1A (TCO A) Compare and contrast the evolution of quality and the role it played in the management of U.S. and Japanese business firms from the 1950s to the present.
Answer: Japan’s quality improvement in the 1950s-1970s was oriented toward a structured approach to quality improvement and management commitment. Lower U.S. priority on quality during this period ultimately resulted in the competitive superiority of many Japanese product categories by the end of the 1970s. The subsequent domestic concern with U.S. industrial competitiveness triggered a renewed emphasis on quality management in the 1980s. By the 1990s U.S. products and services met or exceeded foreign offerings in many ...view middle of the document...
Leadership: Leadership from senior management ensures that the time, money and staff resources needed for a successful Six Sigma implementation are available. Management commitment also facilitates the restructuring and cultural change necessary for incorporating quality in every process step.
Project Selection: Six Sigma implementation is effective when projects aligned with a company's strategic objectives are selected. Project size is also an important factor. The selected project should be large enough to make a measurable impact, especially on the profit margin, but small enough to be manageable. The selected project should also be a fit with Six Sigma's DMAIC approach, meaning it should have defects that can be measured, analyzed and reduced. Infrastructure: A well-trained human resources infrastructure is needed for successful Six Sigma implementation. A separate group or department, consisting of members from various business units, should be responsible for coordinating all Six Sigma activities in an organization. This group should include senior managers who understand Six Sigma principles and serve as guides for the practitioners; personnel with extensive training in the technical aspects of Six Sigma who act as teachers and mentors; financial analysts, who quantify the bottom-line results; and external consultants, who provide technical expertise and training services. Change Management: Successful Six Sigma implementation requires a fundamental change in culture. As with all change management initiatives, there will be organizational resistance. Management leadership will play an important part in communicating the importance of Six Sigma initiatives to the organization's strategic objectives.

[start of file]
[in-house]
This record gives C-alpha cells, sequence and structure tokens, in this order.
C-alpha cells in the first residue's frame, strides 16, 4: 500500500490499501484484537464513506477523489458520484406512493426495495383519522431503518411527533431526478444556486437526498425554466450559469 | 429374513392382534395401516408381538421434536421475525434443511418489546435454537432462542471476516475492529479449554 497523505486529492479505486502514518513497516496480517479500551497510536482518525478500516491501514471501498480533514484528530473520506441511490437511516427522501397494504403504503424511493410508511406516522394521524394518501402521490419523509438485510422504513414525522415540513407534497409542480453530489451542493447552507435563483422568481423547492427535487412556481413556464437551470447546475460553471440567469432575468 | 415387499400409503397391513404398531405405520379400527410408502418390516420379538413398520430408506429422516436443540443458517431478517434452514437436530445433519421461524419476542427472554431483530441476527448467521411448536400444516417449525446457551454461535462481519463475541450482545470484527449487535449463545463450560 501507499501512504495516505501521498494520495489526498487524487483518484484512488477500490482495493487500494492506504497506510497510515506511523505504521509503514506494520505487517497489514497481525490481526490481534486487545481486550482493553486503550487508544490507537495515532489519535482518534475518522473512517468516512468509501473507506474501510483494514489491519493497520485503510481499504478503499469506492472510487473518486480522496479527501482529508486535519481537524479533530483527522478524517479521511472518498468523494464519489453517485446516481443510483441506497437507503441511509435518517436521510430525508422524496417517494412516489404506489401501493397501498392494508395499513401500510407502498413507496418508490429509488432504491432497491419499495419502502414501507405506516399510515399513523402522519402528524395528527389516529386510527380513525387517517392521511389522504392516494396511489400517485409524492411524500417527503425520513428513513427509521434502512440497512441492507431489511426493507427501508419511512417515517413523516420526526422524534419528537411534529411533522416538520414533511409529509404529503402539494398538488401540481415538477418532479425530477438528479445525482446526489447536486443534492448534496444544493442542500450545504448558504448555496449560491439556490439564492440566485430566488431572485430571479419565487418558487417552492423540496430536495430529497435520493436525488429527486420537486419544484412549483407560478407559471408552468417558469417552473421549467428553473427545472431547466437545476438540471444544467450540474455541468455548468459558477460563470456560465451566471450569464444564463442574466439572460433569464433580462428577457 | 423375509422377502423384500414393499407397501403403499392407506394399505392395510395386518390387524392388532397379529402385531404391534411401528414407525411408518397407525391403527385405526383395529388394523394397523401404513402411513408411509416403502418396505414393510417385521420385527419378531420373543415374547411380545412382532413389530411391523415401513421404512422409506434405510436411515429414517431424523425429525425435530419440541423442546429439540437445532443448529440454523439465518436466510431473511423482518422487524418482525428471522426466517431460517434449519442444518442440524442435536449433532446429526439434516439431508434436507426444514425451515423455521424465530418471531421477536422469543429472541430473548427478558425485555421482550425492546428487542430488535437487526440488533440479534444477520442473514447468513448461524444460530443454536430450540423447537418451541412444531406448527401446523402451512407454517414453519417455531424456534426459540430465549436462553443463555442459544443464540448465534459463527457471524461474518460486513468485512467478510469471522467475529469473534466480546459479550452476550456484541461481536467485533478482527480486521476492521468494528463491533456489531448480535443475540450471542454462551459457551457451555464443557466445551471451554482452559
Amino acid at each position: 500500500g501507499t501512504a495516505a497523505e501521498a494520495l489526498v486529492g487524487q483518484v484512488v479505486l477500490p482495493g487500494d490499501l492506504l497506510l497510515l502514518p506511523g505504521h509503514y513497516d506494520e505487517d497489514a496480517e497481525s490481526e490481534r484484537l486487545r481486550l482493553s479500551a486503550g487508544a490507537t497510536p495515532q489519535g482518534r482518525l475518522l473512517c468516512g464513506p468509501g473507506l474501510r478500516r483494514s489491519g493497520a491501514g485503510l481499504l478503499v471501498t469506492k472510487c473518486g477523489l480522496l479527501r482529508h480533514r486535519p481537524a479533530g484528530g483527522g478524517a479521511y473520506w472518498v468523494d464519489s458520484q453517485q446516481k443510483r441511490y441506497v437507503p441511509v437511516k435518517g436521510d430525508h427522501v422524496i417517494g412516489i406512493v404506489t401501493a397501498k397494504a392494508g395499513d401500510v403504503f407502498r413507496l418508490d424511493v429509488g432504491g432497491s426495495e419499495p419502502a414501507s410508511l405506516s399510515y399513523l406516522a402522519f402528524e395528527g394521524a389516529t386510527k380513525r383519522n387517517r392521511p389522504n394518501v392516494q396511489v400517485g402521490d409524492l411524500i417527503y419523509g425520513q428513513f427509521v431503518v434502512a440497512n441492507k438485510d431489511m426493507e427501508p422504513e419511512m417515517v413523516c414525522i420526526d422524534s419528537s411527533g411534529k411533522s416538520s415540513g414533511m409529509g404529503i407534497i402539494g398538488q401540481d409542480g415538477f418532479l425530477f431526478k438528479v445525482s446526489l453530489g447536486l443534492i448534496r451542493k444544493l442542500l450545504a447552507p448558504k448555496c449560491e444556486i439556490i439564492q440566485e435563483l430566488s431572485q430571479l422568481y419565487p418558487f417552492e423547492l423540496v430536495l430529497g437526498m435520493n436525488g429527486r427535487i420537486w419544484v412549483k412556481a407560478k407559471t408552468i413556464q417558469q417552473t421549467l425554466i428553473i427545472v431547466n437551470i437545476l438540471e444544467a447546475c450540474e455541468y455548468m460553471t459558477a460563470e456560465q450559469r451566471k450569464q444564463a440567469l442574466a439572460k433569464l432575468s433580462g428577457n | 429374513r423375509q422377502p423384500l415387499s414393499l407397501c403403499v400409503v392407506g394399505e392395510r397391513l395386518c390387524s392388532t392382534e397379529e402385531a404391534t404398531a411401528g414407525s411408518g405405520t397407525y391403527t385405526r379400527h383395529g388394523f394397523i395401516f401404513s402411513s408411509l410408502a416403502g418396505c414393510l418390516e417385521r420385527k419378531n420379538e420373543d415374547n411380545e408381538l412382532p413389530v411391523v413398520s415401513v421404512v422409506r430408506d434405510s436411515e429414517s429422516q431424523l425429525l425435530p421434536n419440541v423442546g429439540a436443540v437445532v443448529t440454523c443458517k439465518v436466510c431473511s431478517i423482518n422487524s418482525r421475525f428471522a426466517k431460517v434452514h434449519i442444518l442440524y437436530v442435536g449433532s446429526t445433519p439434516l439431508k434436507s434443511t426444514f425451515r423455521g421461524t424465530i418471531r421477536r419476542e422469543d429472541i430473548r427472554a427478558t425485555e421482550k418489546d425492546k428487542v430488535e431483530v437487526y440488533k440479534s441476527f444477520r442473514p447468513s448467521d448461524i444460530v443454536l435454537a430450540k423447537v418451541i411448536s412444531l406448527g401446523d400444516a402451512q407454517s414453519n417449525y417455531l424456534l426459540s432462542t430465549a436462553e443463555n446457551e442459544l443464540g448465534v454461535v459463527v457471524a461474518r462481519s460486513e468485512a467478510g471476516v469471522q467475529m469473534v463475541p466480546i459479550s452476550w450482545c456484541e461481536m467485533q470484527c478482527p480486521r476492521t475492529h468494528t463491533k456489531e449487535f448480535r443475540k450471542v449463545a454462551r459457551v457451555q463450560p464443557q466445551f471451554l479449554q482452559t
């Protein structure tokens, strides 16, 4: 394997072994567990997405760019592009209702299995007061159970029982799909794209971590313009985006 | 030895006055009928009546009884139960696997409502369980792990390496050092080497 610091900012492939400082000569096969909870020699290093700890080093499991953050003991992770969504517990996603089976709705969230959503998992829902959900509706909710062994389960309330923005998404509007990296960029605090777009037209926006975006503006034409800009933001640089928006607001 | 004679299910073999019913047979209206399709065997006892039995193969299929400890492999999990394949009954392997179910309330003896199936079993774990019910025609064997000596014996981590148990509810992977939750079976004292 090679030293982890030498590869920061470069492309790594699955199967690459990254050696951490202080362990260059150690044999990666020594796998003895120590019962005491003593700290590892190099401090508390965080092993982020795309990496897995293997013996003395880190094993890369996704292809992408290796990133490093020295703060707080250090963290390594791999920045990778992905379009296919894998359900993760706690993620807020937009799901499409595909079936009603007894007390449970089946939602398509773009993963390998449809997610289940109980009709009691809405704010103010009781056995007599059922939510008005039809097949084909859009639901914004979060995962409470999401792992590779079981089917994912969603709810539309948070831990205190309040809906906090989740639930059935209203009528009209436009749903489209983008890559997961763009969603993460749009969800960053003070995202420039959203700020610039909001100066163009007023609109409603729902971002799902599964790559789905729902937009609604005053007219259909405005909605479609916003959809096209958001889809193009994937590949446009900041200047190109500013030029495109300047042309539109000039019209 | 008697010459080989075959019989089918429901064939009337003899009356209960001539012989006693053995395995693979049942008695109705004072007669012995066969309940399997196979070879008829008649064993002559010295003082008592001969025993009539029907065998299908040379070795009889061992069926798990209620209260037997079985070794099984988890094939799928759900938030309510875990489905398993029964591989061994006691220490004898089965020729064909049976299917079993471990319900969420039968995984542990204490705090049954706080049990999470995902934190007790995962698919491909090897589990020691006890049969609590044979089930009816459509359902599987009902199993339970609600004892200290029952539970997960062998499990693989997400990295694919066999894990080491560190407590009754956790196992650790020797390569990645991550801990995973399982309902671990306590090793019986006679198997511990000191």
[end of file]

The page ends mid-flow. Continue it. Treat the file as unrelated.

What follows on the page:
3A (TCO A) Explain the three core principles of total quality.
The three principles of total quality are:
1) Customer Focus: In a TQM approach, organizations must understand who their current customers are (and are not), noting their key needs and requirements and keep these expectations at the forefront of their strategy and processes. This principle should extend to internal clients, as well, treating coworkers as customers and satisfying their demands.
2) Staff Involvement: As leaders set and communicate customer-focused strategy, they become smarter in acquiring and keeping quality staff. Selecting, training and motivating staff to work together, particularly in cross-functional teams, enables faster problem identification and resolution, process execution and overall productivity.
3) Process Approach: In TQM, a well-informed staff, with a keener sense of what the customer expects, can help develop a proactive process that builds quality into each stage as they design and deliver products, rather than trying to catch flaws during post-production inspection, which wastes resources on potentially defective products.
* Customer focus should extend beyond the consumer and internal customer relationships. It should...